Thank you so much! That seems way better than Bunpro. I will try it out.

I agree that Duo was good when I was just getting started. Something I didn’t know at first was that there is a little section summary at the beginning of each new section that actually explains some grammar points. It’s easy to miss and I found it helpful once I started reading it.

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I think that with SRS for grammar which uses the same set sentences, that is an inherent problem. I find the same with the grammar track on renshuu, which I am currently using. Once I have seen a sentence twice it is hard to not just plop things into the right slots based on the fact that I just remember it. I try to slow down and look at from the point of view of the grammar and make sure to think about why it is that way. It helps a little, perhaps, not sure.

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Yeah, that was my initial impression and feeling as well. I have been using it daily for some time now and I soon found it to be perfectly usable. Not going to nominate it for any “great UI design” awards, but I did grow accustomed to it fairly quickly.

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The explanation is in general correct, but these 2 sentences use は and が in different/non-compatible ways. You can say コーヒーが好きです and コーヒーが嫌いです. However, these are general statements. The テストは嫌いです is a more context-centric sentence.


The best way to learn grammar is by reading and learning to consciously and eventually subconsciously recognize patterns you have studied. The resource you use to “study” grammar in a vacuum isnt very important (Some are better than others and I completely agree that BunPro isnt worth it) You can choose whatever works for you but just make sure you dont spend too much time doing this. Knowing 80% of everything in say Genki 1&2 VS knowing 99.99% of everything in it really will not matter as long as you start reading a lot.


For SRS, I think you’ll find that, despite your initial impressions, BunPro is the best grammar tool out there.

I would also say that using it alone is not the best way to go, especially if you’re relatively a beginner in grammar. Better to use it alongside a textbook. Bunpro supports the use of textbooks via the use of ‘decks’ tailored to several popular textbooks, and even online resources like Tae Kim. Use the textbook as the main learning resource, and use Bunpro to practice the lessons. Also, BP includes links/references to other resources for each grammar point, so it’s also good as a reference tool to find info about various grammar points.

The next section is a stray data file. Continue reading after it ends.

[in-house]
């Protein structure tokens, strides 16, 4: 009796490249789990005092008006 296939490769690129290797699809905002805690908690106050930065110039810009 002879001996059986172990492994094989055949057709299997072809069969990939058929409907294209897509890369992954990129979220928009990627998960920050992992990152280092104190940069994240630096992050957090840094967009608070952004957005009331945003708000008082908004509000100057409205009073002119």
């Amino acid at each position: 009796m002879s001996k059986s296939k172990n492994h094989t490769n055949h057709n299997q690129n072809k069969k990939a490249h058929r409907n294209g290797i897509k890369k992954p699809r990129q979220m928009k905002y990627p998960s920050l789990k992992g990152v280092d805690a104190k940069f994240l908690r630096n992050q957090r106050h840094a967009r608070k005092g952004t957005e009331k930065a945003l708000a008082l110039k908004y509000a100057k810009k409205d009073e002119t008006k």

Later on, once you’ve got the basics of grammar down, for example by finishing one textbook, you can transition to using just Bunpro alone, if you like. I started out using Genki I and then Genki II and some other resources. But then I switched to using BP as the main tool, and checking out the referenced resources if I run into something difficult.


I think は-vs-が is probably not a very good test for evaluating a grammar resource. It is a notoriously complicated and difficult to understand topic for learners of Japanese, and so a large part of “it is confusing” is likely to be not the fault of the grammar resource’s explanation, but inherent in は-vs-が. Almost any other grammar structure is going to be a more helpful one to look at for comparing one resource against another, IMHO.


Personally I really like tokini andy’s website. It is subscription based but it’s really useful and they will respond to your questions, example sentences, etc. to correct and help you. he does go off Genki 1 & 2 and Quartet. It’s just good to have someone EXPLAIN the grammar and then you can do practice questions, etc. to help commit it to memory and practice writing which I think is an important skill to have when learning a language.

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A way is just write and get corrected, then re-read the related grammar points. Rinse and repeat. It might be hard at the beginning, but nothing is impossible really. One of such platform is

Nonetheless, imo, there is a limit to how useful that can be if you don’t get enough reading and exposure. Also, consider your goal properly, is it to comprehend or to communicate?

I don’t think it’s very practical to chase theoretical perfection.